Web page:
Uphill Learning

It was my struggle on a bike trip that helped me understand Makela. On that 350-mile bike trip in northeastern Ohio, I was always behind. The hilly terrain worked for my husband Steve. Weighing more than I did, the energy from his downhill stretch propelled him most of the way up the next hill. And he’d stand there at the top, waiting for me to pedal up, my momentum having run out far below.

Like me, Makela was always trying to catch up. I watched her in class one morning. Other students were already half way through an essay test. But Makela was still rummaging for a pencil without success. When I lent her one, she stared at the writing prompt, perplexed, probably because she had forgotten to read the chapter assigned for last night. I left Makela to answer another student’s question, and when I came back, Makela’s eyes were closed, her breathing already heavy. Just a few minutes into the school day, and she was already behind.

When Makela was awake, she tried hard. Still, she stumbled over the words in reading texts, smudged her papers with erasures, and couldn’t seem to find her books.

Her classmates had momentum behind them—good food, enough sleep, and strong parental supervision. But Makela’s single-parent home was chaotic, her mother depending on Makela more than parenting her.

Because of these uphill struggles, I came to see that Makela needed some boosts. And I remembered how, on flat stretches of our bike trip, I drafted behind Steve. With my front wheel just overlapping his rear wheel, I lowered my wind resistance. Tucked in close behind Steve, I could conserve my energy for the next hill. How could I block some wind for Makela? Help her conserve energy to fight her battles?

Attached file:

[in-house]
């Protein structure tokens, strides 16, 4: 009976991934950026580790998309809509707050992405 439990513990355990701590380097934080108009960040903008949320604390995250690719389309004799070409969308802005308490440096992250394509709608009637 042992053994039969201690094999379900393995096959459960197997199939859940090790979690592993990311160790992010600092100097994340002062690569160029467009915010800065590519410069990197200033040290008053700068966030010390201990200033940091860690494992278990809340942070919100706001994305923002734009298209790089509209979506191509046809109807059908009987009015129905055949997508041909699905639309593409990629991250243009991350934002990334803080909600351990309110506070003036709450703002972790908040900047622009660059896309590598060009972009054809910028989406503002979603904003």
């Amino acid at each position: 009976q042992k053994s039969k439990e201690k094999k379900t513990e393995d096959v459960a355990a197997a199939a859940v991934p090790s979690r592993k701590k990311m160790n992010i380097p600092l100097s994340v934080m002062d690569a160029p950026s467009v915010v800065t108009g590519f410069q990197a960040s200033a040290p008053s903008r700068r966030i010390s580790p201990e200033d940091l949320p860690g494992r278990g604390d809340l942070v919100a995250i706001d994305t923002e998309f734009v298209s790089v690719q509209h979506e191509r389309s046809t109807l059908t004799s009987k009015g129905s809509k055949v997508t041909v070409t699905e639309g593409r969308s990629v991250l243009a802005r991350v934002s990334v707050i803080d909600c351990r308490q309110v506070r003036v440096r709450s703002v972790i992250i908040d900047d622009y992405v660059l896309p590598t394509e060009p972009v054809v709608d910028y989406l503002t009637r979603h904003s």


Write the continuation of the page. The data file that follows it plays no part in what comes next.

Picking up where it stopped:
First, I acknowledged her challenges. Relieved, she began to talk. Her mom, she told me, worked second shift. And so Makela ran the house each evening—mediating the fights of her younger siblings, feeding them dinner, and putting them to bed. Then she worried about her mom. Would she come home after work at 11:00? Or would she show up at 1:00 wasted with booze and need help getting to bed?

“It’s hard to do homework when I’m worried,” Makela said.

So Makela came to my room for lunch sometimes. There she could do her homework without interruption.

In the back corner of my room, I made a drawer for Makela. In it she could find sharpened pencils and notebook paper, and extra textbook, and an occasional treat.

“You take care of lots of people,” I told her. “Let me take care of you a little.”

And I often teamed Makela with students who could encourage her, guide her, pull her along.

When I was sucked along in a pocket of air Steve created for me, I found new courage to conquer another hill. And this is what I wanted for Makela.


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